Dell Inc said on Friday a leveraged recapitalization would be fraught with risks for the computer maker and would be unlikely to offer as much value as the $13.65-per-share buyout agreed with founder Michael Dell and the private equity firm Silver Lake Partners.
The analysis was part of a preliminary proxy statement published on Friday to inform Dell shareholders of how the $24.4 billion deal was put together, as well as what alternatives the company's board explored before it approved the deal.
Under the deal, Michael Dell and his investment firm will own 75.9 percent of Dell, with Silver Lake owning the rest.
Dell said the post-buyout plan anticipated adding a significant number of sales personnel and boosting spending on research and development spending. It has no plans to embark on major assets sales following the buyout, it added,
The restructuring plan envisioned by Michael Dell and Silver Lake, were it to be carried out with Dell as a public company, would not be palatable to shareholders and the stock could suffer, Dell said.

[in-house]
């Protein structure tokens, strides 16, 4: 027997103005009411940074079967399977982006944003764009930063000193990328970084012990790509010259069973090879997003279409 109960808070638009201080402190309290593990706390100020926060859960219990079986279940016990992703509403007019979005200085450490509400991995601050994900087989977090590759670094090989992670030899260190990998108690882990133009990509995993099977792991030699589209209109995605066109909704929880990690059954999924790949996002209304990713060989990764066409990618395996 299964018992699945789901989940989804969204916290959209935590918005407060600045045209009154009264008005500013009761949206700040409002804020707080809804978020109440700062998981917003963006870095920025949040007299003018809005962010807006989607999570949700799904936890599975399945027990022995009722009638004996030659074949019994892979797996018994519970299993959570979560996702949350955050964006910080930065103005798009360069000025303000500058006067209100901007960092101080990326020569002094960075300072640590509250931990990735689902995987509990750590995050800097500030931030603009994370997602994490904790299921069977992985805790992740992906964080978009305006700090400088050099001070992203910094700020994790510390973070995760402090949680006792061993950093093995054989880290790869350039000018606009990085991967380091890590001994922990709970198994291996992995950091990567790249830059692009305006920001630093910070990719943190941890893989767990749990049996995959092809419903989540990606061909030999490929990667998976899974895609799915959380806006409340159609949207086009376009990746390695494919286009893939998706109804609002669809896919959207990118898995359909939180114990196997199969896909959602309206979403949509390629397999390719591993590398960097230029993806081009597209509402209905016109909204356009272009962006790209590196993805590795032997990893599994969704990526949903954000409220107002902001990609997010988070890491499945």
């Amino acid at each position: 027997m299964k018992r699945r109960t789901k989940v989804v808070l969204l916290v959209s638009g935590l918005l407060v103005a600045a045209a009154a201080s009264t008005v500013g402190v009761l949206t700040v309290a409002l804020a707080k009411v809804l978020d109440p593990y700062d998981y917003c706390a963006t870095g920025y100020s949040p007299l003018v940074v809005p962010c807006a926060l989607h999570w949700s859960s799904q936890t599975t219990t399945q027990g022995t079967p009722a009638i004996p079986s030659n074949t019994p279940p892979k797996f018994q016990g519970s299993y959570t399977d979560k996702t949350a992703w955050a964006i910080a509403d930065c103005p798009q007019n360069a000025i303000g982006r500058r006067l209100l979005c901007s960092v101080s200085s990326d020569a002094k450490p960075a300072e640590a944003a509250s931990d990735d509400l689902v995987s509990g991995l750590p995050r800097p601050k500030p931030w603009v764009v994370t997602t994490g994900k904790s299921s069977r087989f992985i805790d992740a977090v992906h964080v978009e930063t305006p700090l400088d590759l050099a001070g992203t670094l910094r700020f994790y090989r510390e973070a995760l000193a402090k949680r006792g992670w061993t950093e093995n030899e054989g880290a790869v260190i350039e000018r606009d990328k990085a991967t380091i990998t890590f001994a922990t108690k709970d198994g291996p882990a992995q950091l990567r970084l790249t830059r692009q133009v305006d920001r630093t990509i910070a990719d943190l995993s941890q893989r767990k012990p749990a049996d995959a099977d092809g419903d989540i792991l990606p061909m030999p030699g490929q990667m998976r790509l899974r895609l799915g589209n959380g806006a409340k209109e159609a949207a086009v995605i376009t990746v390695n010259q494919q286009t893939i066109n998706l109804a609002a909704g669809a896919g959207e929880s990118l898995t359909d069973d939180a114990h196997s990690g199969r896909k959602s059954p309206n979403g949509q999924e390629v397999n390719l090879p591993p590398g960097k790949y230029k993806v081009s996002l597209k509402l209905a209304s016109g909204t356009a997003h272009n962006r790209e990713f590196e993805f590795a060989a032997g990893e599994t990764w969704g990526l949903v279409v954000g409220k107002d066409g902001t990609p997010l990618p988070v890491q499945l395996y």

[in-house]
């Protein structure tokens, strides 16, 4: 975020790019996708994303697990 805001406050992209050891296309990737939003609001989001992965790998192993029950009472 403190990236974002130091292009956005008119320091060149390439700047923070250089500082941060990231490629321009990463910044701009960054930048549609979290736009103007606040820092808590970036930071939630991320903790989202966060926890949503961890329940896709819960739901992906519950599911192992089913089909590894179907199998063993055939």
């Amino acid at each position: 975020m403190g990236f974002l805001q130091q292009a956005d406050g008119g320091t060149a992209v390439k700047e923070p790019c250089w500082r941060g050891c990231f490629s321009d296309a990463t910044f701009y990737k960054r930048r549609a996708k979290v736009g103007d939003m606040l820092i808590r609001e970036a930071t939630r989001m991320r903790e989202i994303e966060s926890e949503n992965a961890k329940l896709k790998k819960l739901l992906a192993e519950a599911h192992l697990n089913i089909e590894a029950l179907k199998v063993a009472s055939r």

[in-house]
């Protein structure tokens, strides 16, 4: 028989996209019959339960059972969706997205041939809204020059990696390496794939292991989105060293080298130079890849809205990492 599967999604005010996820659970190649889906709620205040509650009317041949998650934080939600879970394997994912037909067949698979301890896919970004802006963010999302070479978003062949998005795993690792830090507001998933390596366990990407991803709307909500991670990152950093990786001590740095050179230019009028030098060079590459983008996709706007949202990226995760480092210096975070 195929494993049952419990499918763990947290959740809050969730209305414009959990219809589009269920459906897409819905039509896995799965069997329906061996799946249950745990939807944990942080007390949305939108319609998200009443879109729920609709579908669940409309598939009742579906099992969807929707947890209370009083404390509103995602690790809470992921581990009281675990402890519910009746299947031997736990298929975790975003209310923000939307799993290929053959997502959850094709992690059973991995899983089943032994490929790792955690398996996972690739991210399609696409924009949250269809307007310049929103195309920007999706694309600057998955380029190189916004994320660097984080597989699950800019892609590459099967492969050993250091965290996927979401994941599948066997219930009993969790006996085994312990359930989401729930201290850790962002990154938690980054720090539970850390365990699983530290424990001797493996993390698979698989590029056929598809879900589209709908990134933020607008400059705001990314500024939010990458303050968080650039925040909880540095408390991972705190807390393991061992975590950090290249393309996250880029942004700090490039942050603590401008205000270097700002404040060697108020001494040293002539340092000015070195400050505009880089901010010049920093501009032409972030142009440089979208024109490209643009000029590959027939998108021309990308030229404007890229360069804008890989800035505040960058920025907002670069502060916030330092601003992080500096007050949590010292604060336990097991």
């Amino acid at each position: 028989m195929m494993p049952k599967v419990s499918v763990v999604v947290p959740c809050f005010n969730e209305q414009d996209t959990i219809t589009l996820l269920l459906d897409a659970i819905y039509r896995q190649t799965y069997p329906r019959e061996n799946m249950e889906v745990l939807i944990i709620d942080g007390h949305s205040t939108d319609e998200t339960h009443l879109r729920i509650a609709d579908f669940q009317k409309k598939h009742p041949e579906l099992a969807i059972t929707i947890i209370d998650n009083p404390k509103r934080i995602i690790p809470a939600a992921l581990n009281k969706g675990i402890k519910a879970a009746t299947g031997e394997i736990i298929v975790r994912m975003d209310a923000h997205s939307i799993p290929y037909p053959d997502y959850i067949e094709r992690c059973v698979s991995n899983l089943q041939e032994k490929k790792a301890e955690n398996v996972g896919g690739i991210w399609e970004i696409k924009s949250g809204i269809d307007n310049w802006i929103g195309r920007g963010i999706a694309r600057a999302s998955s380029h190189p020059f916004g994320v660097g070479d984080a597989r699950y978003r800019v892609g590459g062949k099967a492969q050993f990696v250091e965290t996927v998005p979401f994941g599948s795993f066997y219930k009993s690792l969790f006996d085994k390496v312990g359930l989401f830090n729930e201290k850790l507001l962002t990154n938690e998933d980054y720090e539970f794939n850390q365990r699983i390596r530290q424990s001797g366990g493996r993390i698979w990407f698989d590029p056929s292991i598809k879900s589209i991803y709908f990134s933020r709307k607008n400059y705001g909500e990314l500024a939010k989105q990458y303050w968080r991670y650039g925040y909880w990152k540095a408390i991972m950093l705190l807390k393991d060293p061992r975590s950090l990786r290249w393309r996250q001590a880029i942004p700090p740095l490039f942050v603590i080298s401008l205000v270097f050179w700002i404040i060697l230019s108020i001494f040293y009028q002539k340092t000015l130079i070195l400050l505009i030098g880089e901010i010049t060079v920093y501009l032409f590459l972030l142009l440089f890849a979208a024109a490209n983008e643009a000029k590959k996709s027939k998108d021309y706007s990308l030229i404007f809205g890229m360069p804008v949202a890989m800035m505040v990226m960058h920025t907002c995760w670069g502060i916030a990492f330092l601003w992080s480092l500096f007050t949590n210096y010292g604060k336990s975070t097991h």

Dell also said a strategic party, whose identity it did not disclose, expressed interest on January 24 to acquire its financial services business for its book value, estimated at between $3.5 billion and $4.5 billion, excluding debt. A standalone deal of this kind would not benefit the company, Dell concluded.
Dell revealed that its special committee, chaired by Alex Mandl and set up to assess all possible strategic alternatives for the company, also comprises of board members Laura Conigliaro, Janet Clark and Kenneth Duberstein.
(Reporting by Greg Roumeliotis in New York and Poornima Gupta in San Francisco)